As Stephen Sondheim might say, “Isn’t it rich?”
When it comes to a life in the arts, no. When it comes to irony, well, very much so.
A pair of independent and anachronistic new studies similarly point out just how tough a life in the arts continues to be.
The National Survey of Student Engagement (NSSE) has determined that the arts and humanities constitutes the fourth most demanding area of study for college students today. (Please hold the tired old liberal arts jokes. Anyone who has actually undertaken a humanities degree can attest to the merit of the claim.) Survey says:
Crave a little more creativity in your major? Then you’ll likely want to check out the halls of the arts and humanities departments. And while you might not burn as much midnight oil to prepare for classes as those in engineering or physical sciences, you’ll still study more than the average student. But it’s what you’ll study that is very different. Arts and humanities students usually learn everything from philosophy to languages to literature, according to the College Board. And courses could include more artful fare, such as music and drama.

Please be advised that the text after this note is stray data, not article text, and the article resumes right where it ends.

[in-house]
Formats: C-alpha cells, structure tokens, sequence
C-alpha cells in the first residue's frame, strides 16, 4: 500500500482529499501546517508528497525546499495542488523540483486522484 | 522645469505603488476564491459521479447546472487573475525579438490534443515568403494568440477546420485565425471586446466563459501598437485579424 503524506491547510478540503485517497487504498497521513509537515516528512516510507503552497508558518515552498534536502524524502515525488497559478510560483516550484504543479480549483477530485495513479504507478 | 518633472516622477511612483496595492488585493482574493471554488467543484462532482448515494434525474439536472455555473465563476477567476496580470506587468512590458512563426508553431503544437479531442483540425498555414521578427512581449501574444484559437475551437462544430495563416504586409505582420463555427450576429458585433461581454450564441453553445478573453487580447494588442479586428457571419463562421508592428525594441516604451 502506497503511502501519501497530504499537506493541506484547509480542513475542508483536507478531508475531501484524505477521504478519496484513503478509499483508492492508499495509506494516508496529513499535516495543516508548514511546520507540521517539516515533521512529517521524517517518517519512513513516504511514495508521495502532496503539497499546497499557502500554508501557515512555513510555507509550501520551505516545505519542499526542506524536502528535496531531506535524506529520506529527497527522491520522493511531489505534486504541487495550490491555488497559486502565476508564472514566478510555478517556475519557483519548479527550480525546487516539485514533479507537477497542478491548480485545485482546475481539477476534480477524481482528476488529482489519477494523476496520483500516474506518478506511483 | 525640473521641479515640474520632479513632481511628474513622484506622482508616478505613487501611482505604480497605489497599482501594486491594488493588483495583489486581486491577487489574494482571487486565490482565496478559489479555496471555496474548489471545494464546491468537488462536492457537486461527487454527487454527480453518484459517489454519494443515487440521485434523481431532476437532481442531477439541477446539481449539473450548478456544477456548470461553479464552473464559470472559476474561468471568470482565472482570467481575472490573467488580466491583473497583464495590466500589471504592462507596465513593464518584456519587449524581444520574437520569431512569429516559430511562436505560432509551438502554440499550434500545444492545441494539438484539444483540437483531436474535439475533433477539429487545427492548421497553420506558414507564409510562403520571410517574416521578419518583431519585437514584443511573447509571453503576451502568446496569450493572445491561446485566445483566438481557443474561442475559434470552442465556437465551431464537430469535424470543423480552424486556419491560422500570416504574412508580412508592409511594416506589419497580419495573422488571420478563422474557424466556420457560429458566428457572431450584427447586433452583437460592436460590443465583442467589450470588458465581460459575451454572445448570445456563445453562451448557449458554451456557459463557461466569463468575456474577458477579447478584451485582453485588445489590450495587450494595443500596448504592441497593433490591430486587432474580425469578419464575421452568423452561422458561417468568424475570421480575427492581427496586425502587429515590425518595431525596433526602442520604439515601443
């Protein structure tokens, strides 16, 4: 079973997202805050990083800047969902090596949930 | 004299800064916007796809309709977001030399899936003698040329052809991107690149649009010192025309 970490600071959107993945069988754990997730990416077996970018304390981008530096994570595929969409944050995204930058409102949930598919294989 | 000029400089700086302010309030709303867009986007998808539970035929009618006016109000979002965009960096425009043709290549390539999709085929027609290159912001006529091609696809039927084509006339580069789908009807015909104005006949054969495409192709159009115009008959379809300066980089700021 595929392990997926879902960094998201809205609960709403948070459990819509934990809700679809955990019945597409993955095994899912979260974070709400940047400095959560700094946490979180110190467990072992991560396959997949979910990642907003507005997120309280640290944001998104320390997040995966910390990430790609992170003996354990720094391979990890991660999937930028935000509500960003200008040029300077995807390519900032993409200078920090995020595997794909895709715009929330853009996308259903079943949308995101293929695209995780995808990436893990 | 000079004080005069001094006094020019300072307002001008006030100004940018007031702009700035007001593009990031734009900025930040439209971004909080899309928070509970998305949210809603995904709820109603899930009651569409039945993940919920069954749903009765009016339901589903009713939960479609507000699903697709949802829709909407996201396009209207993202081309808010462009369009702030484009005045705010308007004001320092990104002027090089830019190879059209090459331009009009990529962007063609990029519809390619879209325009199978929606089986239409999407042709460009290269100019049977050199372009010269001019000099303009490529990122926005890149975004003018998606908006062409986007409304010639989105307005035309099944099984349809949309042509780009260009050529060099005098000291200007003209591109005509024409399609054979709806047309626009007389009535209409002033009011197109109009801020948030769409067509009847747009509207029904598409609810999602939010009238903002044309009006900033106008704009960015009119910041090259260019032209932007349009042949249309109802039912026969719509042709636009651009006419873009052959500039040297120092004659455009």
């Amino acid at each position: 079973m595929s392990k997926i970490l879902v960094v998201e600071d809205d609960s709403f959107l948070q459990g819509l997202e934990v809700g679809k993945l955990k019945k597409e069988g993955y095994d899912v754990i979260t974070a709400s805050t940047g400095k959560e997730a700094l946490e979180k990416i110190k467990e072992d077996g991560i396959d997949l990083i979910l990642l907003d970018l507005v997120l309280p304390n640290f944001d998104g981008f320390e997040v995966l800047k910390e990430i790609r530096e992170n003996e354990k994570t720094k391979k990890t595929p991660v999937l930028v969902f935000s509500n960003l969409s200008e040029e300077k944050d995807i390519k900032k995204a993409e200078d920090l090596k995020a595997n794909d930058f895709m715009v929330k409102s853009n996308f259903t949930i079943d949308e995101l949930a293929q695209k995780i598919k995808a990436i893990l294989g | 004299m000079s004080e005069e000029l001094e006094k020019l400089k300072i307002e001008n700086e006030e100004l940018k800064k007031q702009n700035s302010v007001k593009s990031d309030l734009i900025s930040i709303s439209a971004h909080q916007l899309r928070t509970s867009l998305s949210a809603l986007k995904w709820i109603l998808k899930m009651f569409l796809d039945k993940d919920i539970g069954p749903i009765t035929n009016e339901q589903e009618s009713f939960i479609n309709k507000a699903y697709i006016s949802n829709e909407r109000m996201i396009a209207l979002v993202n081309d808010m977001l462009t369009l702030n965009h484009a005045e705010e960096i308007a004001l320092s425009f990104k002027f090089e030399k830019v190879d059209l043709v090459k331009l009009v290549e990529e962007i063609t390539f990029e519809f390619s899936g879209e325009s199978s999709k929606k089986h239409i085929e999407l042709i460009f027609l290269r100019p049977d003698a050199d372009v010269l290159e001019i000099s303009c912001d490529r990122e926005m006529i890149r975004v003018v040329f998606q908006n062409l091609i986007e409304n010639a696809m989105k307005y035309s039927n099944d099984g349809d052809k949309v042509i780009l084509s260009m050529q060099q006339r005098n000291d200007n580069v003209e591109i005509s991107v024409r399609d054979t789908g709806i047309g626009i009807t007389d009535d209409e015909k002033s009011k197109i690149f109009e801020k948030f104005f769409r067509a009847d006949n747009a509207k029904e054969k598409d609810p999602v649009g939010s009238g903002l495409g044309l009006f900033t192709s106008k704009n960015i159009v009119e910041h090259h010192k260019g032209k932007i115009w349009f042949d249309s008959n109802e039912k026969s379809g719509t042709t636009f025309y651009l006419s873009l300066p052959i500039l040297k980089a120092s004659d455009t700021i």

And yet, wouldn’tcha know, the industry-research firm IBISWorld now ranks live performance theater as No. 8 on its list of the 10 industries that are expected to shrink the most in 2013. That’s No. 8 among more than 1,000 industries surveyed in terms of percentage of jobs most likely to be gained or lost over the next 12 months. IBISWorld estimates live theater will undergo a 5 percent retraction in 2013, with the caveat:
“The show might go on, but with cutbacks in government funding and penny-pinching theatergoers, there’s less money for everything, from cast and crew to props and promotional fliers.”
The academic study was intended to help students decide which major might best fit their lifestyle. It surveyed 416,000 full-time, first-year students and seniors attending 673 colleges and universities during 2011.
So in conclusion … If you want a life in theater, prepare to work your butt off so that you can graduate into a diminishing field with ever-shrinking employment opportunities.
But things could be worse. If you’re me. The newspaper industry ranks even higher — No. 5 — on the list of 10 worst for 2013.